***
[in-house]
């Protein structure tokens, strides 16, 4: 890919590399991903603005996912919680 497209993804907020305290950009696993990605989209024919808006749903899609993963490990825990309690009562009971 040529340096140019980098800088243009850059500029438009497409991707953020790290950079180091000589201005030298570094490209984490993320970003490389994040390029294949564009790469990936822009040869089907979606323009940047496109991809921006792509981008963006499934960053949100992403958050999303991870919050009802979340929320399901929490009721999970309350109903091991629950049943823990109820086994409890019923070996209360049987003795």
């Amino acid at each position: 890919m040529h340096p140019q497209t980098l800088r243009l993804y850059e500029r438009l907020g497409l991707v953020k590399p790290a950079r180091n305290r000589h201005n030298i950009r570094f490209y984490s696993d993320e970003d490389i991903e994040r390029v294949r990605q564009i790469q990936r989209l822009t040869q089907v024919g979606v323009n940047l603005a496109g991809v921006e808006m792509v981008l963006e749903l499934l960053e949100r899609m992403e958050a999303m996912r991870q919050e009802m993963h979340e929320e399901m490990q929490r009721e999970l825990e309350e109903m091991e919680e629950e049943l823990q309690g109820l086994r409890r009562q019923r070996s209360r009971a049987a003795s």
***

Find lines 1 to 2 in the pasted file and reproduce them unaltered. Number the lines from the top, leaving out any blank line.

[in-house]
């Protein structure tokens, strides 16, 4: 890919590399991903603005996912919680 497209993804907020305290950009696993990605989209024919808006749903899609993963490990825990309690009562009971 040529340096140019980098800088243009850059500029438009497409991707953020790290950079180091000589201005030298570094490209984490993320970003490389994040390029294949564009790469990936822009040869089907979606323009940047496109991809921006792509981008963006499934960053949100992403958050999303991870919050009802979340929320399901929490009721999970309350109903091991629950049943823990109820086994409890019923070996209360049987003795």